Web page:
Comparing exponential race and signal detection models of encoding stimuli into visual short-term memory.
Publikation: Bidrag til tidsskrift › Tidsskriftartikel › Forskning › fagfællebedømt
The exponential race model embodied in the theory of visual attention (TVA) and the power law generalization of the sample size model (SSPL) provide competing accounts of the mechanisms that determine how exposure duration, set size, and attention influence how many items enter visual short-term memory (VSTM). In the exponential race model, items compete for entry into VSTM in a processing race with exponentially distributed processing times. The most recent version of the sample size model assumes that target sensitivity measured by d increases monotonically as a function of exposure duration and decreases as a power function of set size. Here we compare the two models in a new experiment with letters and Gabor patches and with data from five previously published experiments. This was done by applying TVA to the two-alternative forced-choice method (2AFC), which forms the basis of the experimental work on the sample size model. Both models fitted individual participants' proportions of correct trials quite well, and overall the fits by the two models were almost indistinguishable. This was confirmed by formal pairwise comparison of TVA and SSPL by the Akaike information criterion and the Bayesian information criterion measures.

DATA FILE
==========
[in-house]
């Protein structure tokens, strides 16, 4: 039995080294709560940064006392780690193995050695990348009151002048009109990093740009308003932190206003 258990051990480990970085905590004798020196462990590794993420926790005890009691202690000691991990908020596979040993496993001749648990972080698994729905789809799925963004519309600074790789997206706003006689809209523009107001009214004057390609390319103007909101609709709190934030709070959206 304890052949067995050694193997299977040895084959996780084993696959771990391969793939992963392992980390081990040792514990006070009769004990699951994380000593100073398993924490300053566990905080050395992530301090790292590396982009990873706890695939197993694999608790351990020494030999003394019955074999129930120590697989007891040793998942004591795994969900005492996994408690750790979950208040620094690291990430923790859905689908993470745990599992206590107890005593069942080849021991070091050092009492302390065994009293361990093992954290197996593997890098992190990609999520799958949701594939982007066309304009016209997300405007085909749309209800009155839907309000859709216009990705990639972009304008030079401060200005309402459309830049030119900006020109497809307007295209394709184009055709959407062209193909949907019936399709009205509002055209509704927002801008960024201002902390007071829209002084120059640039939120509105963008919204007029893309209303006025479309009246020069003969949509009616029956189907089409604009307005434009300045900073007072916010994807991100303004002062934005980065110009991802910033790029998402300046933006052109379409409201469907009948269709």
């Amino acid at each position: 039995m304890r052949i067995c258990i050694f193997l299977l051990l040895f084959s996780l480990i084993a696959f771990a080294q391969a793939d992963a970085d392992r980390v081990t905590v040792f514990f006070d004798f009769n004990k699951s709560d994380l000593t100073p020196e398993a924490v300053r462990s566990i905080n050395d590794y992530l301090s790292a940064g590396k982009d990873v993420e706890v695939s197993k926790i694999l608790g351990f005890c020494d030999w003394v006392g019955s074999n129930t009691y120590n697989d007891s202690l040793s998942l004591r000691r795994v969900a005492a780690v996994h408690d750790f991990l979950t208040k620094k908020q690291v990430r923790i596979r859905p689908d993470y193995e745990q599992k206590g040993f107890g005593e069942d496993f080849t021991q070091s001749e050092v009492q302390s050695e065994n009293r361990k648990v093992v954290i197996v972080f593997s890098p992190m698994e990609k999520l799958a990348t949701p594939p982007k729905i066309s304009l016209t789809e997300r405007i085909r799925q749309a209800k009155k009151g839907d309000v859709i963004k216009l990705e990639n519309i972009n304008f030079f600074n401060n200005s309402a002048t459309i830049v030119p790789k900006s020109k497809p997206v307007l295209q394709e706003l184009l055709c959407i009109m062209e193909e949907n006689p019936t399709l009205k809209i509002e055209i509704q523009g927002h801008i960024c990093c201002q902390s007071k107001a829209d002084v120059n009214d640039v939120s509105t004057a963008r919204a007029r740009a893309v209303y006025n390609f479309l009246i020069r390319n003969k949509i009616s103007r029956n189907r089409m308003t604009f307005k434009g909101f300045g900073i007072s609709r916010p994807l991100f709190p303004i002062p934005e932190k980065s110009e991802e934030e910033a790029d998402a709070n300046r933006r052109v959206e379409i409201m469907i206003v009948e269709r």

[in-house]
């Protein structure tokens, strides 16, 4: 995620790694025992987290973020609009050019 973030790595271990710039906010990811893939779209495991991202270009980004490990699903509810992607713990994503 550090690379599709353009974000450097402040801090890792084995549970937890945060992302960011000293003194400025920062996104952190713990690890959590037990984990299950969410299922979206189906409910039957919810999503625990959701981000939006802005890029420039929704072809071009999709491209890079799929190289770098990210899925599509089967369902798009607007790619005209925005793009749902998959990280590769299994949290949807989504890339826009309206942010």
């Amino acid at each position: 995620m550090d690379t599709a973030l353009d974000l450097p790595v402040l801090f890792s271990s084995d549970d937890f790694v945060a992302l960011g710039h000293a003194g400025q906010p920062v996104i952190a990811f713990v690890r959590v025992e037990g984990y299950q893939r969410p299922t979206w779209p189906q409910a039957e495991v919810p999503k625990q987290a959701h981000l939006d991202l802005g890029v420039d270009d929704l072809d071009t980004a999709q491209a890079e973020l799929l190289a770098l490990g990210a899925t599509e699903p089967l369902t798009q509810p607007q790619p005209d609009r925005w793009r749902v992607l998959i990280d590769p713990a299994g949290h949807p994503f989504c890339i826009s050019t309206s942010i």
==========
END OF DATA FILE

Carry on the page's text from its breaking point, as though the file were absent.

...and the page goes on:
|Tidsskrift||Journal of Experimental Psychology: Human Perception and Performance|
|Status||Udgivet - 2020|